Parents want the best for their children. Parents can help children transition to a more successful adulthood by taking the time to teach them about money.

Children should start learning basic money skills long before they reach the stage in life when they need to buy a car or apply for a mortgage. Here are seven great ways to teach young children about how money works.

1. Let them earn an allowance

Experts say that giving children an allowance provides them with an opportunity to learn financial literacy. Providing a child with an allowance in return for assuming responsibilities is a classic method for letting kids experience firsthand the rewards of earning and saving money. By introducing them to the concept of trading time for money, kids quickly learn, “If I don’t work, I won’t earn the cash I need to buy what I want.”

2. Open a bank account

Parents should help children open a bank account even from a young age. A bank account not only gives them a place to save their money and watch it grow, but also allows them to develop familiarity and trust in financial institutions. This can pay off later in life when the time comes to get other financial products like loans and credit cards.

3. Encourage regular saving habits

Parents can teach children the value of saving, especially by opening an interest-bearing savings account from a young age. By encouraging children to save the cash they earn from their allowance, receive for their birthday or at holiday times they’ll see how money can grow – all by itself. Parents can also emphasize that by saving the money now it will be there if and when it’s needed in the future.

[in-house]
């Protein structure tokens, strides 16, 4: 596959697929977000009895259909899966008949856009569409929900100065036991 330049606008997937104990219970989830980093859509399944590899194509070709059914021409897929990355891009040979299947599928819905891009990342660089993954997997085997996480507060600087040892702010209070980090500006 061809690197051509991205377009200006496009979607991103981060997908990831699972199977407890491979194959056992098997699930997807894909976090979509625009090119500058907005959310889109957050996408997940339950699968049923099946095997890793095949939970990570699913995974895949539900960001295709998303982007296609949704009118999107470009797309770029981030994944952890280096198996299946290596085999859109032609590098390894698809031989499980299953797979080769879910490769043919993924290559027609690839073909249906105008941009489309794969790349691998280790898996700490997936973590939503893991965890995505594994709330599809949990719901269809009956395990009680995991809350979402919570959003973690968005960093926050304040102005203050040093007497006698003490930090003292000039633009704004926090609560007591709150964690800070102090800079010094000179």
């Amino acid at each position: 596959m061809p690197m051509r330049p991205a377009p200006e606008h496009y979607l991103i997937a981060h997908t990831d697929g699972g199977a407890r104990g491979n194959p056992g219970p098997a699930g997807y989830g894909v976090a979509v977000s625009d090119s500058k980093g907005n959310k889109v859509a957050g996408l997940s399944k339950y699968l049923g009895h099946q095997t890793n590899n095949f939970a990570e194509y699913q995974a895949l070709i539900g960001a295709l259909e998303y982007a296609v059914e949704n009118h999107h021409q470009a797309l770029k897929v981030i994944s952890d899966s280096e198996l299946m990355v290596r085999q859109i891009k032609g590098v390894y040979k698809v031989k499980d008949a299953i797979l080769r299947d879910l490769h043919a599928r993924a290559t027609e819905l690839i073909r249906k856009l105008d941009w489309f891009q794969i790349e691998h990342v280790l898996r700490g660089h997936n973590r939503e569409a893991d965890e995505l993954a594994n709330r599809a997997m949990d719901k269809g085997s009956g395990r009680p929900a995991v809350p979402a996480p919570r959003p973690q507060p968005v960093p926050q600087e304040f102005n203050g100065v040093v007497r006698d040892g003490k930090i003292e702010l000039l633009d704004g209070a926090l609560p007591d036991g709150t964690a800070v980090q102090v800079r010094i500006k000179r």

4. Help establish financial goals

Earning and saving money is much more fun when there’s a goal. Whether it’s a new book, toy or video game, children can be taught that goals are more attainable if they prioritize what they want. Engage children in conversation about determining a goal and then creating a plan for saving enough money to achieve it.

5. Teach them about delayed gratification

Children can get distracted or discouraged while trying to save even if there is a goal. If this happens, ask them to think about what it is they really want to buy and help them avoid wasting money on impulse purchases along the way. This will teach them the value of delayed gratification and help the child develop the financial discipline they’ll need as adults when setting and reaching long-term goals.

6. Encourage philanthropy

One of the most important lessons you can teach your children about money is the importance of giving back. Encourage them to donate a portion of their allowance or earnings to charity. This will help instill in them a sense of compassion and responsibility for others.

7. Set a good example

Children often mimic the behaviors of parents. With that in mind, it’s important that parents demonstrate good financial habits. This is best done by increasing financial awareness in areas including credit, budgeting basics, and how to use a loan payment calculator. Parents should try to learn something new or helpful about money each week and put it into practice. Over time, as a parent feels more confident about finances, children will take notice.

The Bottom Line

Parents who teach their children about money increase their chances of financial success later in life. While a child earns an allowance, or a teenager takes on babysitting or an after-school job and then saves money in a bank account, parents shouldn’t forget to set a good example by also practicing good money management.

Notice: Information provided in this article is for information purposes only and does not necessarily reflect the views of [publisher] or its employees. Please be sure to consult your financial advisor about your financial circumstances and options. This site may receive compensation from advertisers for links to third-party websites.


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